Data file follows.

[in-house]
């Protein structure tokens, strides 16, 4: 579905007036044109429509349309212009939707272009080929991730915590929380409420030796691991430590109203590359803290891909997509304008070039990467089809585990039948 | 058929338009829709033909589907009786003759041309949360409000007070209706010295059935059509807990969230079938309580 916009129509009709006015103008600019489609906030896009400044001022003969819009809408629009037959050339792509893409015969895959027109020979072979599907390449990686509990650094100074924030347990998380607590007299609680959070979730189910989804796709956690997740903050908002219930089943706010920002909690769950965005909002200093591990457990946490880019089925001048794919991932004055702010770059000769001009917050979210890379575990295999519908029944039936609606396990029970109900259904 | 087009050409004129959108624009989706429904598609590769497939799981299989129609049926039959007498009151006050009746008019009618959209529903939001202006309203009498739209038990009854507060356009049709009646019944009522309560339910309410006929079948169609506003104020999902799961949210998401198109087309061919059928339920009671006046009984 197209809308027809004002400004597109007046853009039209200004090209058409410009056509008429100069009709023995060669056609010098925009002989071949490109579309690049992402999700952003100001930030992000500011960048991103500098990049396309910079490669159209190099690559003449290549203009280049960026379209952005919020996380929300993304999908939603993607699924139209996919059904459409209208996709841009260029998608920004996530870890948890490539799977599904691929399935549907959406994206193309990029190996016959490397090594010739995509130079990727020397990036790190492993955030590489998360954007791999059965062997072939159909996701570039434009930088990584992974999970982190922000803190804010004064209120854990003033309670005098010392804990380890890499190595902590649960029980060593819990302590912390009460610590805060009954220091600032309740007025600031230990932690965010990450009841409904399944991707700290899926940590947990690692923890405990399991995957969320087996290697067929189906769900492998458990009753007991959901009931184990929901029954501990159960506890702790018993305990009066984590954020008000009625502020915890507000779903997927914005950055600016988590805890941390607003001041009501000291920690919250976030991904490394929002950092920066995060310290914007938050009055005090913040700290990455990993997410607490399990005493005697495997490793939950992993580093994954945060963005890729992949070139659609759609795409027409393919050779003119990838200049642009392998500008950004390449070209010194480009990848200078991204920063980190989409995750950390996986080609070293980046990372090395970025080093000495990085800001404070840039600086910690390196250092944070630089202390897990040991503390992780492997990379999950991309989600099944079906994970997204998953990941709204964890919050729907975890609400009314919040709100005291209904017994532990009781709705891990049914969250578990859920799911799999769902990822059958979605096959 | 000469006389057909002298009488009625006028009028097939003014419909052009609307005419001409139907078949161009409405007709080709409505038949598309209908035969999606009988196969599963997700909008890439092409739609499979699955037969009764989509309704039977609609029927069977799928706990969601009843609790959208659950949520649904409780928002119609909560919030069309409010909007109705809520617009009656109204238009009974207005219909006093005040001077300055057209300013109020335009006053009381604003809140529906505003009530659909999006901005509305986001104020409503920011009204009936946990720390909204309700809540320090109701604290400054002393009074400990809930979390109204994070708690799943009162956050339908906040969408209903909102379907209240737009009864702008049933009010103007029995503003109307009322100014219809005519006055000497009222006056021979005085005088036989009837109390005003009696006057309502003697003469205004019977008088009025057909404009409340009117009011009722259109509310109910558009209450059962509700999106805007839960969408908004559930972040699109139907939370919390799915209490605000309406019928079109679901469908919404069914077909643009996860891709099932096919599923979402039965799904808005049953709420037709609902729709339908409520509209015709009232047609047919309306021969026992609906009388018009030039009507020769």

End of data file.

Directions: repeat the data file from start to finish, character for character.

[in-house]
């Protein structure tokens, strides 16, 4: 579905007036044109429509349309212009939707272009080929991730915590929380409420030796691991430590109203590359803290891909997509304008070039990467089809585990039948 | 058929338009829709033909589907009786003759041309949360409000007070209706010295059935059509807990969230079938309580 916009129509009709006015103008600019489609906030896009400044001022003969819009809408629009037959050339792509893409015969895959027109020979072979599907390449990686509990650094100074924030347990998380607590007299609680959070979730189910989804796709956690997740903050908002219930089943706010920002909690769950965005909002200093591990457990946490880019089925001048794919991932004055702010770059000769001009917050979210890379575990295999519908029944039936609606396990029970109900259904 | 087009050409004129959108624009989706429904598609590769497939799981299989129609049926039959007498009151006050009746008019009618959209529903939001202006309203009498739209038990009854507060356009049709009646019944009522309560339910309410006929079948169609506003104020999902799961949210998401198109087309061919059928339920009671006046009984 197209809308027809004002400004597109007046853009039209200004090209058409410009056509008429100069009709023995060669056609010098925009002989071949490109579309690049992402999700952003100001930030992000500011960048991103500098990049396309910079490669159209190099690559003449290549203009280049960026379209952005919020996380929300993304999908939603993607699924139209996919059904459409209208996709841009260029998608920004996530870890948890490539799977599904691929399935549907959406994206193309990029190996016959490397090594010739995509130079990727020397990036790190492993955030590489998360954007791999059965062997072939159909996701570039434009930088990584992974999970982190922000803190804010004064209120854990003033309670005098010392804990380890890499190595902590649960029980060593819990302590912390009460610590805060009954220091600032309740007025600031230990932690965010990450009841409904399944991707700290899926940590947990690692923890405990399991995957969320087996290697067929189906769900492998458990009753007991959901009931184990929901029954501990159960506890702790018993305990009066984590954020008000009625502020915890507000779903997927914005950055600016988590805890941390607003001041009501000291920690919250976030991904490394929002950092920066995060310290914007938050009055005090913040700290990455990993997410607490399990005493005697495997490793939950992993580093994954945060963005890729992949070139659609759609795409027409393919050779003119990838200049642009392998500008950004390449070209010194480009990848200078991204920063980190989409995750950390996986080609070293980046990372090395970025080093000495990085800001404070840039600086910690390196250092944070630089202390897990040991503390992780492997990379999950991309989600099944079906994970997204998953990941709204964890919050729907975890609400009314919040709100005291209904017994532990009781709705891990049914969250578990859920799911799999769902990822059958979605096959 | 000469006389057909002298009488009625006028009028097939003014419909052009609307005419001409139907078949161009409405007709080709409505038949598309209908035969999606009988196969599963997700909008890439092409739609499979699955037969009764989509309704039977609609029927069977799928706990969601009843609790959208659950949520649904409780928002119609909560919030069309409010909007109705809520617009009656109204238009009974207005219909006093005040001077300055057209300013109020335009006053009381604003809140529906505003009530659909999006901005509305986001104020409503920011009204009936946990720390909204309700809540320090109701604290400054002393009074400990809930979390109204994070708690799943009162956050339908906040969408209903909102379907209240737009009864702008049933009010103007029995503003109307009322100014219809005519006055000497009222006056021979005085005088036989009837109390005003009696006057309502003697003469205004019977008088009025057909404009409340009117009011009722259109509310109910558009209450059962509700999106805007839960969408908004559930972040699109139907939370919390799915209490605000309406019928079109679901469908919404069914077909643009996860891709099932096919599923979402039965799904808005049953709420037709609902729709339908409520509209015709009232047609047919309306021969026992609906009388018009030039009507020769």